Laryngeal caner is one of the most common types of malignant tumor in the head and neck (2). Concomitant with an increase in air pollution in recent years, the incidence of laryngeal cancer is increasing annually (4). Although it is possible to treat the cancer using surgery, chemotherapy, radiotherapy and other treatments, a number of patients still succumbed due to local recurrence or metastasis after the radical operation, radiotherapy and chemotherapy (15). Laryngeal cancer remains a serious threat to the life and safety of patients; therefore, there is an urgent requirement to identify more effective tumor prevention and treatment (16). In the present study, it was identified that curcumin inhibits cell proliferation and promotes apoptosis of human laryngeal cancer cells. Tuorkey (17) reported that curcumin is a potent cancer preventive agent (17), and Sordillo and Helson (18) identified that curcumin exhibits asymmetrical effects on cancer and wild-type stem cells. These findings implicated curcumin as a clinically important drug for the treatment of human laryngeal cancer cells.

Apoptosis of tumor cells is a complex process involving the regulation of numerous genes, including members of the Bcl-2 family, which are among the most important members as they are able to inhibit the apoptosis of cells (19). Bcl-2 and Bcl-extra large are able to inhibit apoptosis of cells, whereas Bcl-2-like protein (Bax) and Bcl-2 homologous antagonist/killer promote apoptosis, and alterations in expression of these genes affects the apoptosis of wild-type cells and the apoptosis of tumor cells (20). For example, expression of Bcl-2 may lead to survival of cells with damaged DNA and accumulation of mutations, to promote tumor development (21). In the present study, curcumin was demonstrated to be able to suppress Bcl-2 protein expression in AMC-HN-8 cells. Furthermore, suppression of miR-15a expression led to an increase in Bcl-2 protein expression in AMC-HN-8 cells treated with 40 µM of curcumin. Zhu et al (13) demonstrated that curcumin triggers apoptosis of SW872 human adipocytes through upregulation of caspase activation and the Bax/Bcl-2 ratio.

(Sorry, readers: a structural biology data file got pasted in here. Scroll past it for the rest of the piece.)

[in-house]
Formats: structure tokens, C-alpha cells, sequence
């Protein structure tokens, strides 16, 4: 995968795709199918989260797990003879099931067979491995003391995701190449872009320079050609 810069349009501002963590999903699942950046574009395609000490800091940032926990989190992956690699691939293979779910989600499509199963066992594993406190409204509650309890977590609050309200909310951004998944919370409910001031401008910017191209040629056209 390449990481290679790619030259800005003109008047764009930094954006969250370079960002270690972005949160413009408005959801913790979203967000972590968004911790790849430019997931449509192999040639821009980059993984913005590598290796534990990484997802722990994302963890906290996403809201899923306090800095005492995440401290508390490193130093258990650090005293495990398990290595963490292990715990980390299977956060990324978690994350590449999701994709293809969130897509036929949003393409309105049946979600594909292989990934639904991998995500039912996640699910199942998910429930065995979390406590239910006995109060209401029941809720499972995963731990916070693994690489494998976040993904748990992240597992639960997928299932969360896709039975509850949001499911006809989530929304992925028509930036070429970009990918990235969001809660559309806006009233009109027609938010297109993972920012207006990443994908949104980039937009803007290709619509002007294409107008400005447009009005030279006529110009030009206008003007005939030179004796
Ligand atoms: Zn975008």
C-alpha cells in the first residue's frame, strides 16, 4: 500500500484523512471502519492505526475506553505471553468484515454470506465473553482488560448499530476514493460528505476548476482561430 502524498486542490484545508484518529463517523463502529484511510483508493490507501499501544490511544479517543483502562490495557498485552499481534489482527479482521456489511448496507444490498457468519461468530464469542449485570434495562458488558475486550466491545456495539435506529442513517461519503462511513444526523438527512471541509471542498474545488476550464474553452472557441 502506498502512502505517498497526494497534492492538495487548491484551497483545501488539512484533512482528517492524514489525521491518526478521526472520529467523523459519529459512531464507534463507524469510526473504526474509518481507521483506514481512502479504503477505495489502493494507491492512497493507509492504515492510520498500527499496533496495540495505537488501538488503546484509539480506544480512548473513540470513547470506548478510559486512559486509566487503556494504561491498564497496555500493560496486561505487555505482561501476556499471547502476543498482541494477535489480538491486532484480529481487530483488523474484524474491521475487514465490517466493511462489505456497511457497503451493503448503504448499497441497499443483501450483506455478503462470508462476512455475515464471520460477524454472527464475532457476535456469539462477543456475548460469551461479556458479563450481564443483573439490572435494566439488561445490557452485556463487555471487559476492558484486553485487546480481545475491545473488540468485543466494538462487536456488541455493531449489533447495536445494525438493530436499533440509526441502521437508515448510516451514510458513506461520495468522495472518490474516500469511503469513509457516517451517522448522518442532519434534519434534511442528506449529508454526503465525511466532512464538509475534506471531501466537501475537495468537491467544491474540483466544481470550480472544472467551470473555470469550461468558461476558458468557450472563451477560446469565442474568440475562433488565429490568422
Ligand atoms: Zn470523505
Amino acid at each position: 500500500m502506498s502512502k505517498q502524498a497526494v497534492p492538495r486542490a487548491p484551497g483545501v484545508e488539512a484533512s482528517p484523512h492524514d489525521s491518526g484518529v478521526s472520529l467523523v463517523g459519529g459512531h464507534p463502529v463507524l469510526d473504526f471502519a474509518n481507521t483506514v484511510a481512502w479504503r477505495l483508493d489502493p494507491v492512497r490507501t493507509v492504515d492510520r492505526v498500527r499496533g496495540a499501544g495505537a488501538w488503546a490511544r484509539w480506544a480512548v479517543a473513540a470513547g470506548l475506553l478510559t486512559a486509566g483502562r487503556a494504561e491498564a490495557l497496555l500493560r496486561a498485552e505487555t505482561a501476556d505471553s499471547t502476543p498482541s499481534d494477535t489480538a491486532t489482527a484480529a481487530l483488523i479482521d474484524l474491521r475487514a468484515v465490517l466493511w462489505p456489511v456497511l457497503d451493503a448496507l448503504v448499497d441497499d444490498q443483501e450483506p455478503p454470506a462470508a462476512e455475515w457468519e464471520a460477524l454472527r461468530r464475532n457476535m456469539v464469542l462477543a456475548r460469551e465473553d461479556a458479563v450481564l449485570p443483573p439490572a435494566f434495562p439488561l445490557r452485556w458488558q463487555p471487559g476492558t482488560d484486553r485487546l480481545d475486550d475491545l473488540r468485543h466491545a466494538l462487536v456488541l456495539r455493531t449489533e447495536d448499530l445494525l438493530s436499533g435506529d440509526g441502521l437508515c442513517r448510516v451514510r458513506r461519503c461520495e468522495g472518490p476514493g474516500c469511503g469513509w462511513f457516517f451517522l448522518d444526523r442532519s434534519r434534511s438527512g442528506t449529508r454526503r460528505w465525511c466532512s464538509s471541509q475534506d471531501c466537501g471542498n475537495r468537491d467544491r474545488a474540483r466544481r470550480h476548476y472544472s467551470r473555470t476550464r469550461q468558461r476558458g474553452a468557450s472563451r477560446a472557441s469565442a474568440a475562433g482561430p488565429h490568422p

The PI3K/Akt signaling pathway is an important signaling pathway for growth factors in vivo, which are able to activate the anti-apoptosis mechanism, and promote the metabolism of glucose and protein synthesis, to promote the growth and proliferation of cells (7). This abnormal signal transduction pathway is able to lead to abnormal increases in cell growth, proliferation, metabolism and anti-apoptosis effect, which are involved in the development of the majority of types of tumor (22). Therefore, the PI3K/Akt signaling pathway is considered the primary pathway for the survival of cancer cells, called ‘the pathway of anti-apoptosis’ (23). The results of western blot analysis in the present study revealed that curcumin significantly inhibited PI3K protein expression and p-Akt protein expression in AMC-HN-8 cells treated with 40 µM of curcumin. Suppression of miR-15a expression was able to reverse the effects of curcumin in AMC-HN-8 cells. Seo et al (24) reported that curcumin significantly promoted NVP-BEZ235 (a PI3K/Akt and mammalian target of rapamycin inhibitor)-induced apoptosis through Bcl-2 expression in human renal carcinoma Caki cells. Zhao et al (25) indicated that curcumin induces apoptosis via inhibition of the PI3K/Akt signaling pathway in pancreatic cancer cells.